I just think you're giving the people who want to learn Japanese, or any foreign language, a little less credit than they deserve. People are capable of metacognition. People can think about what they learn, and they can think about thinking, and of course learn the same information in many different ways. People are capable of seeing a metaphor, seeing less-than-literal language, recognizing it, and thinking, "Okay, that's a metaphor, that's not literal, and I can simultaneously understand it in its literal sense and its figurative sense." People can see a cultural reference and think, "That's a cultural reference," and heck if they're motivated enough they'll go look it up and gain some more understanding. What works for you and suits your style of thinking may not work for others, and what you might think would be difficult and misleading to learn from, others could benefit from.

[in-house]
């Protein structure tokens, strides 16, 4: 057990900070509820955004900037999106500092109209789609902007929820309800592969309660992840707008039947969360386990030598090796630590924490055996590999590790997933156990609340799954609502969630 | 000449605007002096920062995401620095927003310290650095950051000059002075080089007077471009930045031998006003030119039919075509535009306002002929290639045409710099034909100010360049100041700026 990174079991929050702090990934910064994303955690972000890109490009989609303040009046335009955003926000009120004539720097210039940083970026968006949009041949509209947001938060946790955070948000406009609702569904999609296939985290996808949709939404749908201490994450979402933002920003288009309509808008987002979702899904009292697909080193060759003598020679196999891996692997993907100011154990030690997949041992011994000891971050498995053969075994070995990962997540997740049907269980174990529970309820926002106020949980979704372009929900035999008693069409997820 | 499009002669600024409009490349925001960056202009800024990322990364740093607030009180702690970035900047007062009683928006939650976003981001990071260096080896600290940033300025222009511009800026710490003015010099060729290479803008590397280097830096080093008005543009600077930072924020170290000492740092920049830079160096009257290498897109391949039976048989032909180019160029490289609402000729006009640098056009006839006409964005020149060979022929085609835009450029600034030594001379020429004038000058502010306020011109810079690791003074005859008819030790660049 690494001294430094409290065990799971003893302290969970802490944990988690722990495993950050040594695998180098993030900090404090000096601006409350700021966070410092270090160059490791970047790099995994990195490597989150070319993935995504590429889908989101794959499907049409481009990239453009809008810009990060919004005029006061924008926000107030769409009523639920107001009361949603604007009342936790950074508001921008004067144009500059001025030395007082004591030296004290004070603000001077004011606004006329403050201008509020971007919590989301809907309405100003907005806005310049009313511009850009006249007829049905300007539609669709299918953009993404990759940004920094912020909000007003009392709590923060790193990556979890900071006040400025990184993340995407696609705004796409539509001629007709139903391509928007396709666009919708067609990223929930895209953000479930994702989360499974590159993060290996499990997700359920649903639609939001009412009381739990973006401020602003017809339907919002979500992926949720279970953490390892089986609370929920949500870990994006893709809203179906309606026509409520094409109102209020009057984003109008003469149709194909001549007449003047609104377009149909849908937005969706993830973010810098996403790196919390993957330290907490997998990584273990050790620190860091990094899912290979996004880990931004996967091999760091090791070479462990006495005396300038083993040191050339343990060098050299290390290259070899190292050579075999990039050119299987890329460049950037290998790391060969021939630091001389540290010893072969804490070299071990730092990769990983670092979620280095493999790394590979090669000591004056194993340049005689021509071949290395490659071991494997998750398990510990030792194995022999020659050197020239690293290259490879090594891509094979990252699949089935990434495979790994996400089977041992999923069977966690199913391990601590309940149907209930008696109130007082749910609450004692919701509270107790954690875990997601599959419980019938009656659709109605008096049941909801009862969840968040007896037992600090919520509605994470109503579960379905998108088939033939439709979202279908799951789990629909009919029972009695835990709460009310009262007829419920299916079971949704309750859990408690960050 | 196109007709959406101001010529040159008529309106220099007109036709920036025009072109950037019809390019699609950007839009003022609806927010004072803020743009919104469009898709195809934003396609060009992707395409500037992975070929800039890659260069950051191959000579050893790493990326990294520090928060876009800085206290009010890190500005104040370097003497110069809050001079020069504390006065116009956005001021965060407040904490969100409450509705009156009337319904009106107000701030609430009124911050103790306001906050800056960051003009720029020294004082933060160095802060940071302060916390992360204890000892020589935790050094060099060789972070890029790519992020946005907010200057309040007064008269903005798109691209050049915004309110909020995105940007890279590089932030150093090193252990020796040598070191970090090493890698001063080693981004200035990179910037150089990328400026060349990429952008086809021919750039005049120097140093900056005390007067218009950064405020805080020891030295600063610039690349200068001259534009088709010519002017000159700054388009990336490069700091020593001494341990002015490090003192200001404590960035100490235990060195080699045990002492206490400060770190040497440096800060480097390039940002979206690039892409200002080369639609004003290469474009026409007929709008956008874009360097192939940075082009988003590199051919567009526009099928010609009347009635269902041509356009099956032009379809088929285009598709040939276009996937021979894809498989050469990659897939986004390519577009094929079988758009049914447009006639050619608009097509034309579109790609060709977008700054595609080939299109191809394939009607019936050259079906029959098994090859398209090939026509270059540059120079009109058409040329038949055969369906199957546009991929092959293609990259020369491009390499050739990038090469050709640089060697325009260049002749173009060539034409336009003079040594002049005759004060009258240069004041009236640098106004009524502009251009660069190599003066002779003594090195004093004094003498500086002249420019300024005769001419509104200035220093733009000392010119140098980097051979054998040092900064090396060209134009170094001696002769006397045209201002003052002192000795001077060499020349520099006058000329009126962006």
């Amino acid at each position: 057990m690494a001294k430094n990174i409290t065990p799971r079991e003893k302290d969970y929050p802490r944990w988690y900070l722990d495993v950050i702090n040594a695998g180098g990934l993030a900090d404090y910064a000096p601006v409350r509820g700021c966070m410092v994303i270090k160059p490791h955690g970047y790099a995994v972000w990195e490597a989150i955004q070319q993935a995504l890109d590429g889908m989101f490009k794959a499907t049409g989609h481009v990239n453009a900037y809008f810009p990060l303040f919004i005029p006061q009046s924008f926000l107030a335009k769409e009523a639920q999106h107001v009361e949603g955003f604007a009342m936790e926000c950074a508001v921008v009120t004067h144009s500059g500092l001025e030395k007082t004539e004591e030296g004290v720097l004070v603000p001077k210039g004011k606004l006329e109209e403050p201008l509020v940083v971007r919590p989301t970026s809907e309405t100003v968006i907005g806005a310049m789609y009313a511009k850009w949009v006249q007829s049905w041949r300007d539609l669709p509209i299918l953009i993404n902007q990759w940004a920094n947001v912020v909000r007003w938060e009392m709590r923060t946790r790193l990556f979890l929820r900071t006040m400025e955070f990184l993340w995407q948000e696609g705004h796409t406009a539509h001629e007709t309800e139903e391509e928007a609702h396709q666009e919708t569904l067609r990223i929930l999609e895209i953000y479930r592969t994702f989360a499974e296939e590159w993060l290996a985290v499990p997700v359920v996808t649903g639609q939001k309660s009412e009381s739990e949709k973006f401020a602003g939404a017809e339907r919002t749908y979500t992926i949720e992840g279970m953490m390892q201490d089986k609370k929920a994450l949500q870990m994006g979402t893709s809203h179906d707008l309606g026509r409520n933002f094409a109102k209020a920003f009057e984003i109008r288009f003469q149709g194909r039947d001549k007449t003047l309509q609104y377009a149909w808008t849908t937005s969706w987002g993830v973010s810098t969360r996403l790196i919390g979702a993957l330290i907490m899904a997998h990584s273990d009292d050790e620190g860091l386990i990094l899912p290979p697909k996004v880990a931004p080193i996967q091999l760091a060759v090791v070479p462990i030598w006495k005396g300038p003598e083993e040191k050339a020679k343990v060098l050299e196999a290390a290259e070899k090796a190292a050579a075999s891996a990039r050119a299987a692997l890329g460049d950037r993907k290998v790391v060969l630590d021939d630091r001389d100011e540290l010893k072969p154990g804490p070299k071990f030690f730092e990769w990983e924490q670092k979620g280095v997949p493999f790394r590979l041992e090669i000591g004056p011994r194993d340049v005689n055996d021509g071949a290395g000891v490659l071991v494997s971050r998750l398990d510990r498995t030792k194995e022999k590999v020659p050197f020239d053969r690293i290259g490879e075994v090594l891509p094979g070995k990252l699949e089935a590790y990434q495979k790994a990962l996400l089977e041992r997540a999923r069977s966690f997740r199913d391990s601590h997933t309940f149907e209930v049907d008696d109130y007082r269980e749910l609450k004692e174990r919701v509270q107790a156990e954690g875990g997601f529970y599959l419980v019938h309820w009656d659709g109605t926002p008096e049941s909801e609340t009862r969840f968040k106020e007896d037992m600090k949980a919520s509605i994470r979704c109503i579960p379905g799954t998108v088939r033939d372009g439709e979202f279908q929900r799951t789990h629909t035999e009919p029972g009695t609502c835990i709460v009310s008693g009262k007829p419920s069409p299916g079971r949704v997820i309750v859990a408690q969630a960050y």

And in the end I'm of the general opinion that there's no such thing as bad exposure to a language. So maybe that's just me, maybe that's just the way I like to learn, personally. *shrug*
Now, don't get me wrong (it's been happening a lot, it seems). It's not that I think it's "bad exposure", it's just "ineffective" unless you're at a level where you have much of the kanji and grammar mastered. The original point of discontention that I held was about children's novels, and my point is two-fold, 1.) that children don't use the same mechanisms for learning language that we do as adults, so don't assume that simpler language simply means easier to understand, and 2.) that imagery from reading solid text is a very powerful, but a complex tool that not only relies on our comprehension of language, but also requires us to rely on other sensations (vision, smell, touch, etc.) to fully engage us in the story.

I'm not claiming people are too dumb to figure out metaphors. If you're dead-set on figuring out the metaphors in a book, then be my guest; it's a great way to learn. But it also requires thinking about the sentence, understanding both literal and figurative elements, then attaching it to appropriate mental imagery. Sometimes you have to find a native or someone better than you to explain it. Compared to this, does it not make sense to teach words and grammar in a straightforward way, then rely on exposure so people can later attach meaning to those words via metaphor? Learning both of them takes a lot of effort.